Posts Tagged “heart health”

Top Health Benefits Of Apples are Listed During National Nutrition Month

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DSCN9030by U.S. Apple Association

Falls Church, VA – Beyond everyday convenience and the wide range of varieties and apple products to choose from, apples also pack a nutritious punch, providing a daily dose of health benefits.

“National Nutrition Month, celebrated in March, is a good time to remind consumers that apples are a super food found in stores across the country,” said Korenna Wilson, Director of Consumer Health and Media Relations for USApple. “We continue to see studies that confirm the link between apple consumption and good health. This is a roundup of our favorites.”

The U.S. Apple Association offers 12 proven ways apples and apple products positively impact health, from head to toe, from the inside out, and through every stage of life:

  1. Lower LDL Cholesterol
    Studies by the Arthritis Foundation found evidence to support claims that eating apples on a daily basis may lower levels of cholesterol as well as C-reactive protein (CRP), a key marker of inflammation in the blood. Female participants who ate apples every day for six months saw lower LDL cholesterol levels by 23 percent as well as a 32 percent decrease in CRP (Arthritis Foundation, 2016).
  2. Improve Digestive Health 
    University of Denmark researchers discovered apples and apple products could boost intestinal health by increasing the numbers of good gut bacteria. The friendly bacteria in the intestines feed on pectin, a fiber found abundantly in apples (BMC Microbiology 2010, 10:13).
  3. Replace Daily Statin Use
    Some cardiologists argue that statins do more harm than good, especially for those who do not already have heart disease. Instead, people would benefit from eating an apple a day to prevent heart attacks, strokes and other vascular diseases (BMC Medicine, 2016 14:4).
  4. Support Respiratory Health 
    A National Institutes of Health study reports that foods rich in fiber and flavonoids, found abundantly in apples, may reduce chronic productive cough and other respiratory symptoms (Am. J. Respir. Crit. Care Med, 2004, 170: 279-287).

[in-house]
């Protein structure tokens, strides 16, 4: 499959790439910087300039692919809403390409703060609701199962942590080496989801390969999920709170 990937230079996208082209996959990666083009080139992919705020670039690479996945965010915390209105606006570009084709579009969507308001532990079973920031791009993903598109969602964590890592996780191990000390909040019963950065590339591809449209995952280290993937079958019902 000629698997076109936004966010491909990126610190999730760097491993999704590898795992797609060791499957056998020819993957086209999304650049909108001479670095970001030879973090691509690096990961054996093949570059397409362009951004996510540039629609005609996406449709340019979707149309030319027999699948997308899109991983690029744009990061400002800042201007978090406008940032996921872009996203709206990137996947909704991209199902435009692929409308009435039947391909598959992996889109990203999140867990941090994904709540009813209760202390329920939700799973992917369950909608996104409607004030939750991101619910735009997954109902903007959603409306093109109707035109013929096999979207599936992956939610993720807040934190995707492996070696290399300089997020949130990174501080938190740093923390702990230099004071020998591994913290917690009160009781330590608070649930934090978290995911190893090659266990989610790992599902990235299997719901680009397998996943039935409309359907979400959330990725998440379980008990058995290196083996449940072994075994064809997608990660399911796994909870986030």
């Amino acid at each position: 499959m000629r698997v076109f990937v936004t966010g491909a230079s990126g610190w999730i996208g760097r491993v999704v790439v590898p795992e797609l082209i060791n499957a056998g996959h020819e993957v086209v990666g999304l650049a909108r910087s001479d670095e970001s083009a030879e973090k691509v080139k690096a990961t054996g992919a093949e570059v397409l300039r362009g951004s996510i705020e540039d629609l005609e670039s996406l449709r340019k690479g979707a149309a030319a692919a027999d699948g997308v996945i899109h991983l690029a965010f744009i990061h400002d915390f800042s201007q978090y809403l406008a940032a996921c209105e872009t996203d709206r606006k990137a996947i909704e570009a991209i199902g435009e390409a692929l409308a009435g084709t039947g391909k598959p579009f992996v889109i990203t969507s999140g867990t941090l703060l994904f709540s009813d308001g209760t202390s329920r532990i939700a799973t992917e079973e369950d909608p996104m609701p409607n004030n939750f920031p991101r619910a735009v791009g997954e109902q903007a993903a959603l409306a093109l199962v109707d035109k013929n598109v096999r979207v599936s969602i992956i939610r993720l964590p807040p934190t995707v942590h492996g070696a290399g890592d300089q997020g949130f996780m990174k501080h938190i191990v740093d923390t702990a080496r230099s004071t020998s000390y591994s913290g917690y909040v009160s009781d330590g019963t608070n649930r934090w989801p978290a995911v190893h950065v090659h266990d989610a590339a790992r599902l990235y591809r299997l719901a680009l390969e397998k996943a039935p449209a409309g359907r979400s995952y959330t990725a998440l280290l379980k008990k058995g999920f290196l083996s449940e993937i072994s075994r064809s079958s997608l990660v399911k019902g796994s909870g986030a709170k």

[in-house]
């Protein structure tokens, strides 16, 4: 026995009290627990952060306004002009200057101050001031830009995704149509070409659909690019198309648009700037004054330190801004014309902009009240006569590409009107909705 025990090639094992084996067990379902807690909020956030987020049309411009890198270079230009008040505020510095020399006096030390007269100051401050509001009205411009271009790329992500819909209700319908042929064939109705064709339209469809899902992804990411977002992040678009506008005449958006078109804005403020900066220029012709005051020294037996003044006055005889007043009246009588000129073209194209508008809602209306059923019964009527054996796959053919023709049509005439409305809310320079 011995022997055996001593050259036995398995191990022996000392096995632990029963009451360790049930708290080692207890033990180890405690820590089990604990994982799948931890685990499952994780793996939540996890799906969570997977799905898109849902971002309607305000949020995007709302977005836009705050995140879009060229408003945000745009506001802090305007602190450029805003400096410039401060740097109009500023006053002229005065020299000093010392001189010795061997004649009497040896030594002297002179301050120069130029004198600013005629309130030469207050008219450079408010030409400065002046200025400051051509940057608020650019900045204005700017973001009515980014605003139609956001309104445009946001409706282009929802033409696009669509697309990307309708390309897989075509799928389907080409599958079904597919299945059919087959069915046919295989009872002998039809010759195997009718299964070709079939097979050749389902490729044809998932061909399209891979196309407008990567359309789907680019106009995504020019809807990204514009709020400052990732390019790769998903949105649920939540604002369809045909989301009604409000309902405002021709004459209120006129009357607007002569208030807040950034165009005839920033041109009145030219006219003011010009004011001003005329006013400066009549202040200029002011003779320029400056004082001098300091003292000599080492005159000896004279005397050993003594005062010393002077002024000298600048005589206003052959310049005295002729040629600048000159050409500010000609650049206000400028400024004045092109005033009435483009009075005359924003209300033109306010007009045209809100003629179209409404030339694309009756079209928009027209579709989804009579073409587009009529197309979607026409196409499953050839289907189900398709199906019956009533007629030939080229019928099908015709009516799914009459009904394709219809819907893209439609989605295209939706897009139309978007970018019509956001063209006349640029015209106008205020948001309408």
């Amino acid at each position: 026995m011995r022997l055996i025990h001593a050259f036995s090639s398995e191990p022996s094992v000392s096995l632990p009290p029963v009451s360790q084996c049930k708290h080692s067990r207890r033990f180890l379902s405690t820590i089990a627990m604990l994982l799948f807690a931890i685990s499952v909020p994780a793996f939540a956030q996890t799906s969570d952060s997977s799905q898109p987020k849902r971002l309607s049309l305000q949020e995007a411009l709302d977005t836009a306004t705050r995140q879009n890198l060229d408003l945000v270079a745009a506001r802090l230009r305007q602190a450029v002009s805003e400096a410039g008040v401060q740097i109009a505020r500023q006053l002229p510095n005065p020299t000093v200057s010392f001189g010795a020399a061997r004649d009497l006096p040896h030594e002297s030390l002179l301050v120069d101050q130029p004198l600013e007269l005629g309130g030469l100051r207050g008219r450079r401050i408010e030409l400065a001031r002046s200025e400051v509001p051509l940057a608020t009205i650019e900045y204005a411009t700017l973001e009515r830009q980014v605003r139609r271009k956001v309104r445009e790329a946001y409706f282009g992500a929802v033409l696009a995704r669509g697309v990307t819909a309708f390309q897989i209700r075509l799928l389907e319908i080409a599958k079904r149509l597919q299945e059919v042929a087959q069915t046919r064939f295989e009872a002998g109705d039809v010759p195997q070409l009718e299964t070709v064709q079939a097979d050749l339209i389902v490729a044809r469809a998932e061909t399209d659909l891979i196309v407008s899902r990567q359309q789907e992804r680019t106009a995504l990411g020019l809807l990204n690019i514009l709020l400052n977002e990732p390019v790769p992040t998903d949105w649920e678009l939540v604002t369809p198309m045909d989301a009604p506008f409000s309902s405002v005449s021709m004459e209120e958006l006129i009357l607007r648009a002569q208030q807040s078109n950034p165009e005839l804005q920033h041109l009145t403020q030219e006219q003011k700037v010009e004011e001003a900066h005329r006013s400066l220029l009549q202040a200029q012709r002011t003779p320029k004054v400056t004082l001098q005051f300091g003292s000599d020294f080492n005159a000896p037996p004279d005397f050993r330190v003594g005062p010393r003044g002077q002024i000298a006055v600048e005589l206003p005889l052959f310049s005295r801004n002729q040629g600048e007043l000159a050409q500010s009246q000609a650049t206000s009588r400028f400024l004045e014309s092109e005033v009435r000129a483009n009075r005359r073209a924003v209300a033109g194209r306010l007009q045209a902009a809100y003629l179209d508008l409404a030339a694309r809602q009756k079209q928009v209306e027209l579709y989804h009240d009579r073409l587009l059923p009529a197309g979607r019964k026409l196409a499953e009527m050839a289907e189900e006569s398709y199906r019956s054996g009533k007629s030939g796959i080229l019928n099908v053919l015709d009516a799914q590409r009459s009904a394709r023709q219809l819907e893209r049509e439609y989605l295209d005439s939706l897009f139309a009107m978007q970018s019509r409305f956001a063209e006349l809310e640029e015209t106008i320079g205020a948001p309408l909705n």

5. Promote Heart Health 
    An Ohio State University study found that eating an apple a day for four weeks lowered blood levels of oxidized LDL, the bad cholesterol, by 40 percent. A University of Florida study found eating two apples a day reduced LDL by 23 percent (Journal of Functional Foods, 2013).
  6. Strengthen Bone Health 
    A study published in the November 2010 online edition of the American Journal of Clinical Nutrition suggests that older women who eat plenty of fruits, including apples and apple products, along with vegetables and whole grains, may have a lower chance of bone fractures than those not getting their fill.
  7. Deliver a Dose of Vitamin C
    Apples are a great source of vitamin C, which helps repair body tissue and provides antioxidants. According to the USDA National Nutrient Database, a large apple contains about 10.3mg of vitamin C, nearly 10 percent of the daily recommended dose.
  8. Protect Brain Cells
    Research from the University of Massachusetts-Lowell suggests eating apples and drinking apple juice can be beneficial when it comes to improving brain health and diminishing symptoms of Alzheimer’s disease. With a balanced diet, apple and apple juice consumption may protect against oxidative brain damage that can lead to memory loss.
  9. Strengthen Muscles
    A natural compound found in the apple’s skin, called ursolic acid, may help prevent muscle wasting that can result from aging and illness (Cell Metabolism, 2011, 13 (6): 627-638).